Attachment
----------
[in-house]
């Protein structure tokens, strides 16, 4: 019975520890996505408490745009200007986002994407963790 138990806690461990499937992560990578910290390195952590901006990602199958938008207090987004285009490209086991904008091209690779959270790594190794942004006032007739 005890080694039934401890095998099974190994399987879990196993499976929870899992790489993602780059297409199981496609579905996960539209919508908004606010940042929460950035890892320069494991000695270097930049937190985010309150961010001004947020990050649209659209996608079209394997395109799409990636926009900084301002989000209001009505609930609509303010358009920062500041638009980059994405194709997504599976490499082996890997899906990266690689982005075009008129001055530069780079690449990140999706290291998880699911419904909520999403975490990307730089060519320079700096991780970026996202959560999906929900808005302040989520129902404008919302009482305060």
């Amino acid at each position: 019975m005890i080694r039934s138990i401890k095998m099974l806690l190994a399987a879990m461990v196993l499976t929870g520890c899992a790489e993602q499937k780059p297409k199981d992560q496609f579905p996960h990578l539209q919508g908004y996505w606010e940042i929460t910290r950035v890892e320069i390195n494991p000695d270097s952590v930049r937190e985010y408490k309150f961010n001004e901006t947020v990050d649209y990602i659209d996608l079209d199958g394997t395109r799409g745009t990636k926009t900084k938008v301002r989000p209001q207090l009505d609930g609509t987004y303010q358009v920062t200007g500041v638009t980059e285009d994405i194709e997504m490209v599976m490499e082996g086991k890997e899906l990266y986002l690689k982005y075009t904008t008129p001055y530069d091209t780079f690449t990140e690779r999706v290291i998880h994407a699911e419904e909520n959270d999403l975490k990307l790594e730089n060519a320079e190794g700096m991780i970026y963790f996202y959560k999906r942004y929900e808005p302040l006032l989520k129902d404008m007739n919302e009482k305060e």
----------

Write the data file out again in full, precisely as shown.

[in-house]
């Protein structure tokens, strides 16, 4: 019975520890996505408490745009200007986002994407963790 138990806690461990499937992560990578910290390195952590901006990602199958938008207090987004285009490209086991904008091209690779959270790594190794942004006032007739 005890080694039934401890095998099974190994399987879990196993499976929870899992790489993602780059297409199981496609579905996960539209919508908004606010940042929460950035890892320069494991000695270097930049937190985010309150961010001004947020990050649209659209996608079209394997395109799409990636926009900084301002989000209001009505609930609509303010358009920062500041638009980059994405194709997504599976490499082996890997899906990266690689982005075009008129001055530069780079690449990140999706290291998880699911419904909520999403975490990307730089060519320079700096991780970026996202959560999906929900808005302040989520129902404008919302009482305060």
């Amino acid at each position: 019975m005890i080694r039934s138990i401890k095998m099974l806690l190994a399987a879990m461990v196993l499976t929870g520890c899992a790489e993602q499937k780059p297409k199981d992560q496609f579905p996960h990578l539209q919508g908004y996505w606010e940042i929460t910290r950035v890892e320069i390195n494991p000695d270097s952590v930049r937190e985010y408490k309150f961010n001004e901006t947020v990050d649209y990602i659209d996608l079209d199958g394997t395109r799409g745009t990636k926009t900084k938008v301002r989000p209001q207090l009505d609930g609509t987004y303010q358009v920062t200007g500041v638009t980059e285009d994405i194709e997504m490209v599976m490499e082996g086991k890997e899906l990266y986002l690689k982005y075009t904008t008129p001055y530069d091209t780079f690449t990140e690779r999706v290291i998880h994407a699911e419904e909520n959270d999403l975490k990307l790594e730089n060519a320079e190794g700096m991780i970026y963790f996202y959560k999906r942004y929900e808005p302040l006032l989520k129902d404008m007739n919302e009482k305060e």